Five years on, the memory of a late intervention by a player with the darkly ironic name of Fortune still haunts Iain Dowie – and drives his bid to avoid an unwanted personal hat-trick with Hull City.
Dowie, Hull's acting manager for the past four games, claimed a moral victory after they ground out a point against a Birmingham side who are unbeaten at home since September. A year ago he was Alan Shearer's deputy at Newcastle as another temporary role ended in relegation, but the experience that is seared into his psyche is Crystal Palace's fate on the final day of 2004-05.
Palace led 2-1 at Charlton, a score that would have guaranteed their safety. "What happened still hangs over me, and I wake up at nights thinking about it," said Dowie, their manager on the afternoon when the story became West Bromwich Albion's great escape. "We're eight minutes away and we give away a silly free-kick [from which Jonathan Fortune equalised]."
The difference between Palace and Hull, Dowie explained, is that his latest employers' wage bill is "a great deal more". With debts of £25m, and Hull committed to an £18m outlay on salary and bonuses for Jimmy Bullard, beating the drop would have a significance beyond the issue of preserving their status.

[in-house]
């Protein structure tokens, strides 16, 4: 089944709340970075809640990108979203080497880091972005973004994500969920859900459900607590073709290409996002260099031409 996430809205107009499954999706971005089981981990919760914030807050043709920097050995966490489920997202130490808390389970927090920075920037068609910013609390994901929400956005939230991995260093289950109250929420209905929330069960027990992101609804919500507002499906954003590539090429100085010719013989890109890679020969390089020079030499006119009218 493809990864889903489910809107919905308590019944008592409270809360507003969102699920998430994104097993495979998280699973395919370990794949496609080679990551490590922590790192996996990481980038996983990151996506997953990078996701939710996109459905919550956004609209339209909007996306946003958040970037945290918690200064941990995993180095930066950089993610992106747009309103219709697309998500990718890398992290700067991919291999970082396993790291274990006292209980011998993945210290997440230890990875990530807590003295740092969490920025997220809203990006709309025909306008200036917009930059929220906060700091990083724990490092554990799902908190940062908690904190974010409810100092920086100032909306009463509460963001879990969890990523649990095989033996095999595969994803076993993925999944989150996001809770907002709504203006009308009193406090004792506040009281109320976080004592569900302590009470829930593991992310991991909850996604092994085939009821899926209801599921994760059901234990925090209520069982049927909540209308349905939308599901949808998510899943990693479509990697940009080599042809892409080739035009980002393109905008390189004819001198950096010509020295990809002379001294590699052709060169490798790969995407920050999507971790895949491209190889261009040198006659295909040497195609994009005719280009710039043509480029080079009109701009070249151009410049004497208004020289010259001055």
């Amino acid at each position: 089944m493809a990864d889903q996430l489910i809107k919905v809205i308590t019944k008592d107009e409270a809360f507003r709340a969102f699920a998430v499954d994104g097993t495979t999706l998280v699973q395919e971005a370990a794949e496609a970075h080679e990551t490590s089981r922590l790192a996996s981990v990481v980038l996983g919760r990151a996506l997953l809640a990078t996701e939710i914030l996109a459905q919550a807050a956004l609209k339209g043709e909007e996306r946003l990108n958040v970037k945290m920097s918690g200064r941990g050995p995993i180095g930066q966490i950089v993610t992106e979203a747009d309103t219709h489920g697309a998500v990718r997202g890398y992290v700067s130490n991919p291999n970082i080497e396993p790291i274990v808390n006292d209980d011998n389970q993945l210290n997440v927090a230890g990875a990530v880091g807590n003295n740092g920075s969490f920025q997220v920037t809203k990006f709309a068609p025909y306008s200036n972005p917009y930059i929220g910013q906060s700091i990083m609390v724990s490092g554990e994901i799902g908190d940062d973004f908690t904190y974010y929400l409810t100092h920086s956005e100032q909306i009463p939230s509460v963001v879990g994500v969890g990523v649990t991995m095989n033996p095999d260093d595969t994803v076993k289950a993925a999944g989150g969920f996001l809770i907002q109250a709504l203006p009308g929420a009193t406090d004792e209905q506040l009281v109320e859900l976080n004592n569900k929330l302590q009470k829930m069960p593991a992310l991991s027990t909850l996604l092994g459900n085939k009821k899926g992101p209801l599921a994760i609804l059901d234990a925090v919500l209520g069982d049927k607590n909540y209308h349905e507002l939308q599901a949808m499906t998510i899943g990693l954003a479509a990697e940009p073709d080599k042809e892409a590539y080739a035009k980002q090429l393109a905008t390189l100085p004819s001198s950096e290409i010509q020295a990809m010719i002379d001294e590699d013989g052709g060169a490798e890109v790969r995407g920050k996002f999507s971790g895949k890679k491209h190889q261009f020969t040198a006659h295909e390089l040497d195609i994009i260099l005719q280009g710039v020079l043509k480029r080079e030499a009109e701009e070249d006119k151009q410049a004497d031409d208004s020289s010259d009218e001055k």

Three of the remaining fixtures are at home, starting with Aston Villa on Wednesday, while the final chance to win an away match is a six-pointer at Wigan.
"This is a big point but we'll only know how big when that final bell tolls," Dowie said.
"We've got to have a bit more guile in front of goal, but that's a big clean sheet against a team who are very good at home."
Defending his conservative tactics, which involved Hull playing a solitary striker, he argued that denying Birmingham a goal was all-important after the four-goal capitulation to Burnley.
Last Tuesday, he called the players in for a "no-holds barred, nitty-gritty meeting where a few home truths were told", and he was delighted by the response at St Andrew's.
"We'll see whether we have the quality in the next four games. I believe we have," he added. According to Dowie, however, it is no longer simply about playing ability and managerial acumen. "I think it was [American sprinter] Michael Johnson who said the mental side of it is crucial. Athletically, he knew he was good enough. It was just a matter of putting the demons to one side."
Birmingham's next match is also against Villa, on Sunday. Alex McLeish's side must hope the occasion, and local honour, snaps them out of a seven-game run without a win.
Birmingham City (4-4-2): Hart; Carr, Johnson, Dann, Ridgewell; Gardner, Ferguson, Bowyer, Fahey (Larsson, 63); Jerome, McFadden (Phillips, 60). Substitutes not used: Taylor (gk), Benitez, Michel, Parnaby, Vignal.
Hull City (4-5-1): Duke; McShane, Sonko, Mouyokolo, Dawson; Fagan, Bullard, Boateng, Cairney, Kilbane; Vennegoor of Hesselink (Altidore, 75). Substitutes not used: Myhill (gk), Barmby, Geovanni, Marney, Cooper, Olofinjana.
Referee: M Clattenburg (Tyne & Wear).
Man of the match: Bullard.
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